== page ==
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Justices: Jury issues don't require new trial

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The Indiana Supreme Court affirmed a jury award in favor of a man accused of rape in a civil suit, ruling the jury didn't receive improper communications and the trial court didn't err in providing impasse assistance to the jury. The high court also explained how to harmonize several Indiana Trial Rules regarding whether an appellate claim of insufficient evidence may be raised for the first time on appeal.

In Susana Henri v. Stephen Curto, No. 49S02-0812-CV-641, Susana Henri appealed the jury verdict that denied her civil damages for rape and awarded Stephen Curto $45,000 on his counterclaim for tortious interference with his contract with Butler University. The two were students at the university, had too much to drink and had sex. Henri claimed it wasn't consensual and filed her civil suit against Curto.

A juror contacted Henri several days after the trial and executed an affidavit alleging various things, including issues during deliberation and an alternate juror influencing the jurors. This led to Henri's motion to correct error, which was denied by the trial court.

On appeal, the Indiana Court of Appeals reversed and remanded for a new trial because of errors during the jury's deliberations.

But the Supreme Court didn't think there were any errors in the jury deliberations or actions of the jurors to warrant a new trial. Henri argued on appeal the jury received improper external communications and the trial court didn't properly assist them at an impasse.

The jurors received the final instructions in writing and orally that said their verdict must be unanimous, so the trial court's response through the bailiff to a jury question regarding the necessity of a unanimous verdict didn't introduce any new information nor was it prejudicial to Henri, wrote Justice Brent Dickson. Because of those instructions, the bailiff's alleged answer to the jury question that the jury had to keep deliberating until a unanimous verdict was reached wasn't coercive or result in an unfair trial, wrote the justice.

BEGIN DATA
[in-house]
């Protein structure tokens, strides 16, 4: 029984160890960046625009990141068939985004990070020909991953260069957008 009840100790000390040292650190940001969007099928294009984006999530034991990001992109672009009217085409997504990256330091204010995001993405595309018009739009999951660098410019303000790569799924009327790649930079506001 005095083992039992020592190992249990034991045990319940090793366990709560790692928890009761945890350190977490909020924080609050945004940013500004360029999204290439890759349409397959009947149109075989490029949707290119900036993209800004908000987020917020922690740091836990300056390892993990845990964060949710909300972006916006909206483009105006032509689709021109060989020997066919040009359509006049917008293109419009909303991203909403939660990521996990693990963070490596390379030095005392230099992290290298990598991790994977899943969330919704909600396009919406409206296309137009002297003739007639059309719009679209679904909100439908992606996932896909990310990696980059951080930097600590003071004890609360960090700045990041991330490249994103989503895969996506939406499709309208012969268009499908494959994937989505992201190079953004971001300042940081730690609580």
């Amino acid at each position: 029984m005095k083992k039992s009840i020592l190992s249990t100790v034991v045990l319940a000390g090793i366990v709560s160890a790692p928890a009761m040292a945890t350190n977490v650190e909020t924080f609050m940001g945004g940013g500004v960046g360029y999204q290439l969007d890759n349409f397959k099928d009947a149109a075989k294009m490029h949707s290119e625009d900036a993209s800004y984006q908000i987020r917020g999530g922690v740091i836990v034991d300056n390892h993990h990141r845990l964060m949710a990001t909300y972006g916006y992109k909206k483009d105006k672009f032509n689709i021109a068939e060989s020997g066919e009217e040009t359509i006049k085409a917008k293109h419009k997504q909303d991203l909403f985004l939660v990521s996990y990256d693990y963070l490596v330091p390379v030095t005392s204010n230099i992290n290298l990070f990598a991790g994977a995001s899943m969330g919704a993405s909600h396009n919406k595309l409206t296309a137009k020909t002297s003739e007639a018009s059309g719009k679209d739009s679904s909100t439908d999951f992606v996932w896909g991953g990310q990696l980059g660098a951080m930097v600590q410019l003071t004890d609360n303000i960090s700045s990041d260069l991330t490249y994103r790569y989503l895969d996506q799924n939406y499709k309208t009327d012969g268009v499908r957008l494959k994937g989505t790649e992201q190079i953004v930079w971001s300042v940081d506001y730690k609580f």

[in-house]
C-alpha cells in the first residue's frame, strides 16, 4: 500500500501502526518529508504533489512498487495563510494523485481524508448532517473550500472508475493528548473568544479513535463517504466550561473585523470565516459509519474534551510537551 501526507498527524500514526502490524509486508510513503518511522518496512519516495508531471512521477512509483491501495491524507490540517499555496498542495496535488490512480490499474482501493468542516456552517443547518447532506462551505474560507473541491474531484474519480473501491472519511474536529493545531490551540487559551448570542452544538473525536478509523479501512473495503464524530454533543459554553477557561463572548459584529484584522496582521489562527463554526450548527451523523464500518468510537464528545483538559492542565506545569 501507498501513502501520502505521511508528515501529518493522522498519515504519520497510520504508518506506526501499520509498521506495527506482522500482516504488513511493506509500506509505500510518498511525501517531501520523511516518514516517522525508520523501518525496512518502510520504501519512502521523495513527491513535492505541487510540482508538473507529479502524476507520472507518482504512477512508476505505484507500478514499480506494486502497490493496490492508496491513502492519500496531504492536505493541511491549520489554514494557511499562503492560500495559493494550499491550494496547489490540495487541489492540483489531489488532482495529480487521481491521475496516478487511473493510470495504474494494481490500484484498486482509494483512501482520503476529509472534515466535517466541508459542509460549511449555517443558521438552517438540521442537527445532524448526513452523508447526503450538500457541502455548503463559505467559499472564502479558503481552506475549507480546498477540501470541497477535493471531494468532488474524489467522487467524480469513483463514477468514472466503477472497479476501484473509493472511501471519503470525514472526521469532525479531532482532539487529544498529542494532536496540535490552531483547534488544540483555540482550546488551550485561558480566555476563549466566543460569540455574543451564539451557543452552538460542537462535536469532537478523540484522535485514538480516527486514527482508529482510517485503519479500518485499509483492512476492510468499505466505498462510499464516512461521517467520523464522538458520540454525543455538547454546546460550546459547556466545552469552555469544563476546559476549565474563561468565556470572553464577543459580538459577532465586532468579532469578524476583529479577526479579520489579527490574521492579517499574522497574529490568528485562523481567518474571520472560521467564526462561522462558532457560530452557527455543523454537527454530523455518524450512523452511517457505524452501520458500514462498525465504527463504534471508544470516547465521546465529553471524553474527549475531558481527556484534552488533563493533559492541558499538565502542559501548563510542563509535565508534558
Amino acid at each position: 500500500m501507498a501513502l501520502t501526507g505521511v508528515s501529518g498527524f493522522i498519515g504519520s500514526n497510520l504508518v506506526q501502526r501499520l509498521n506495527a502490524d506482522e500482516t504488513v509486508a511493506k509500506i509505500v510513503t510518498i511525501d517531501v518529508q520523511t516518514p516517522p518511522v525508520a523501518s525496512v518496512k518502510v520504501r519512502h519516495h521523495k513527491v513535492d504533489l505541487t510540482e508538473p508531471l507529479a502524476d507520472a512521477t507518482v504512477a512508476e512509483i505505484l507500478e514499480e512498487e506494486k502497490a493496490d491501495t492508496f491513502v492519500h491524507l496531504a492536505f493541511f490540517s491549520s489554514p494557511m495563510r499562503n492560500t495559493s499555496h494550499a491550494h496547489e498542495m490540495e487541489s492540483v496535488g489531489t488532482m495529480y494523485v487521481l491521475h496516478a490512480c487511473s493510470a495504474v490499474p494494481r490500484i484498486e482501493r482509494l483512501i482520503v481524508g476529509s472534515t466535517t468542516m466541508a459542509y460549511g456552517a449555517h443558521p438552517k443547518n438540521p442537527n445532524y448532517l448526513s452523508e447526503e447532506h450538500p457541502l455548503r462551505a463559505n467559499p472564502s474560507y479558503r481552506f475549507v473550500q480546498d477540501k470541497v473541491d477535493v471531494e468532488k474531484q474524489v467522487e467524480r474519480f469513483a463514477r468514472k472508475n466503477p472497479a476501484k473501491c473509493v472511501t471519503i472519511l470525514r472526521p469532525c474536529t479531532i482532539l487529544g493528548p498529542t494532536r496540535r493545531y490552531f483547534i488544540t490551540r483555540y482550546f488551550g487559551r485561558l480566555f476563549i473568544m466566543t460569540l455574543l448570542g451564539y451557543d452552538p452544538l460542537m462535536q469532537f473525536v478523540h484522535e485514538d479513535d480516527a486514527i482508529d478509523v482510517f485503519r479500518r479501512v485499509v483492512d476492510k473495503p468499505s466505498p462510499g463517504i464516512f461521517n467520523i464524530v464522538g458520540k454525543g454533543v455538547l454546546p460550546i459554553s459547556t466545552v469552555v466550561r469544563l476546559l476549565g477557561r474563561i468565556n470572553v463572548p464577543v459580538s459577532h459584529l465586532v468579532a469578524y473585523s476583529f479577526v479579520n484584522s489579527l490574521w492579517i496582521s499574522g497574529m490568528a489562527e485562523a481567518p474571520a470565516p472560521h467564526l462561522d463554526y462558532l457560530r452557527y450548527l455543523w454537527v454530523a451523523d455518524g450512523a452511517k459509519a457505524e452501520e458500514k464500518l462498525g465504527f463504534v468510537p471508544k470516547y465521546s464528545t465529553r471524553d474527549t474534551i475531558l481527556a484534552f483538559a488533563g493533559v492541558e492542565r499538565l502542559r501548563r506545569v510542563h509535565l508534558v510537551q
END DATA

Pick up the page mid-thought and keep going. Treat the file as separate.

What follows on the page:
Even though a juror used her cell phone during deliberations after receiving a call and speaking to the bailiff, reversal and a new trial aren't warranted on this issue. The high court did caution trial courts on this issue, suggesting the best practice is to discourage, restrict, prohibit, or prevent access to mobile electronic communication devices during trial proceedings and deliberations.

In addition the alternate juror's noises, gestures, pacing, and exercising may be annoying, but it didn't constitute misconduct that rendered an unfair trial, wrote Justice Dickson.

The Supreme Court also rejected Henri's contention the trial court committed reversible error by failing to respond as required by Indiana Code Section 34-36-1-6 to a juror's assertion of a jury deadlock and her request to be excused from the jury after 20 minutes of deliberating. The juror's declarations don't reveal an error or omission in the final instructions sufficient to trigger the statute's requirement of mandatory action by the trial court, wrote the justice. Also, the juror wasn't the jury foreperson and her private statement to the bailiff wasn't presented on behalf of the whole jury.

The dispute over the sufficiency of the evidence to support Curto's counterclaim led the high court to consider whether an appellate claim of insufficient evidence may be raised for the first time on appeal. In order to harmonize the rules of Trial Rule 59(A) with Rules 50(A)(4) and 59(J), the justices held that such a claim is appropriately preserved during trial if it is properly asserted in a motion for judgment on the evidence filed either before the case is submitted to the jury, after submission and before a verdict is entered, or in a motion to correct error.